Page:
Nominal capital

Nominal capital, also known as authorized capital, is the maximum amount of share capital that a company is authorized to issue to shareholders.
Updated: Jun 26, 2024

3 key takeaways

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  • Nominal capital represents the maximum value of shares that a company can issue as stated in its corporate charter.
  • It does not necessarily indicate the amount of capital currently issued and paid up by shareholders.
  • Adjustments to nominal capital typically require shareholder approval and regulatory compliance.

What is nominal capital?

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Nominal capital, often referred to as authorized capital, is the total value of shares that a company is permitted to issue to shareholders as specified in its corporate charter or articles of incorporation. This amount sets an upper limit on the potential equity financing that a company can seek from its shareholders. It provides a framework within which the company can raise funds through the sale of shares.

The nominal capital figure is significant during the formation of a company and may be adjusted as the company grows or changes its financial strategies. However, it is important to note that nominal capital is not necessarily equal to the amount of capital that has actually been issued and fully paid up by shareholders. The issued capital can be less than or equal to the nominal capital but cannot exceed it without amending the corporate charter.

Components of nominal capital

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Nominal capital can be broken down into a few key components:

  • Authorized shares: These are the maximum number of shares that a company is allowed to issue.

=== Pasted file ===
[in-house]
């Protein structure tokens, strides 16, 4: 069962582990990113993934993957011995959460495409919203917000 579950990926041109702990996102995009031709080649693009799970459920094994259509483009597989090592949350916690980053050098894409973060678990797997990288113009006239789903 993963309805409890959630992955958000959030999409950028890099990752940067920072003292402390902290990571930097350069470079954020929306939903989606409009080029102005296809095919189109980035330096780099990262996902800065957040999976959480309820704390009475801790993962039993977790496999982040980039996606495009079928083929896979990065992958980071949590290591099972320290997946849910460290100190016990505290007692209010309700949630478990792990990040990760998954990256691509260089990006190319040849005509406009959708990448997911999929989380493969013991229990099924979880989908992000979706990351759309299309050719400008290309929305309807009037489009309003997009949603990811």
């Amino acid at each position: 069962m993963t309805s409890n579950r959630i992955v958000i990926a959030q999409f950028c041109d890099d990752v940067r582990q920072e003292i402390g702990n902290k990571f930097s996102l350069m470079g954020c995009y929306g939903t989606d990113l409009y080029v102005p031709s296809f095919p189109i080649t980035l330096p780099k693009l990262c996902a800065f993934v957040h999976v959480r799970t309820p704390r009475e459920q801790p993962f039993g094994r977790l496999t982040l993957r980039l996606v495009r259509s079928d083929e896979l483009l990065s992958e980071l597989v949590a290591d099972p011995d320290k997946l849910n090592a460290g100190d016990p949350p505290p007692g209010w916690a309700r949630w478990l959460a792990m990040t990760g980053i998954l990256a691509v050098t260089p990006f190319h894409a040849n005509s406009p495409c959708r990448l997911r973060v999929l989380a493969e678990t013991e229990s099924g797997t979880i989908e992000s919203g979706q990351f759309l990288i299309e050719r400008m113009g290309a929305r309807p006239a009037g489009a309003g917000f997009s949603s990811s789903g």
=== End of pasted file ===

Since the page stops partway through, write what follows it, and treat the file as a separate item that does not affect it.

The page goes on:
• Par value: This is the nominal value of each share, which may be a fixed amount such as $1 per share.
  • Total nominal capital: This is calculated by multiplying the number of authorized shares by the par value of each share.

For example, if a company has authorized 1,000,000 shares with a par value of $1 each, its nominal capital would be $1,000,000.

Importance of nominal capital

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Nominal capital serves several important purposes in corporate finance and governance:

  • Regulatory compliance: It ensures that the company complies with legal requirements regarding the issuance of shares and the maintenance of adequate capital.
  • Investor confidence: By specifying a limit on the number of shares that can be issued, it provides a measure of transparency and control, which can enhance investor confidence.
  • Financial planning: It allows the company to plan its capital structure and financing needs, providing a framework for raising funds through equity.

Adjusting nominal capital

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Adjustments to nominal capital are often necessary as a company evolves. These adjustments typically require the approval of the company’s shareholders and compliance with regulatory procedures. Common reasons for adjusting nominal capital include:

  • Raising additional funds: If the company needs to raise more capital than initially authorized, it can seek shareholder approval to increase the nominal capital.
  • Mergers and acquisitions: Adjustments may be required to accommodate new shares issued in connection with mergers or acquisitions.
  • Stock splits: Companies may adjust nominal capital to reflect changes in the number of shares resulting from stock splits or reverse splits.
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If you found the concept of nominal capital interesting, you might also want to explore these related topics:

  • Issued capital: The amount of capital that has actually been issued to shareholders.
  • Paid-up capital: The portion of issued capital that shareholders have paid for.
  • Shareholder equity: The residual interest in the assets of the company after deducting liabilities.
  • Corporate charter: A legal document that establishes a corporation and outlines its structure and purpose.
  • Equity financing: The process of raising capital through the sale of shares in a company.

Understanding nominal capital is essential for grasping how companies structure their equity and raise funds, providing a foundation for further exploration of corporate finance and governance.

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AI Financial Assistant
Arti is a specialized AI Financial Assistant at Invezz, created to support the editorial team. He leverages both AI and the knowledge base, understands over 100,000... read more.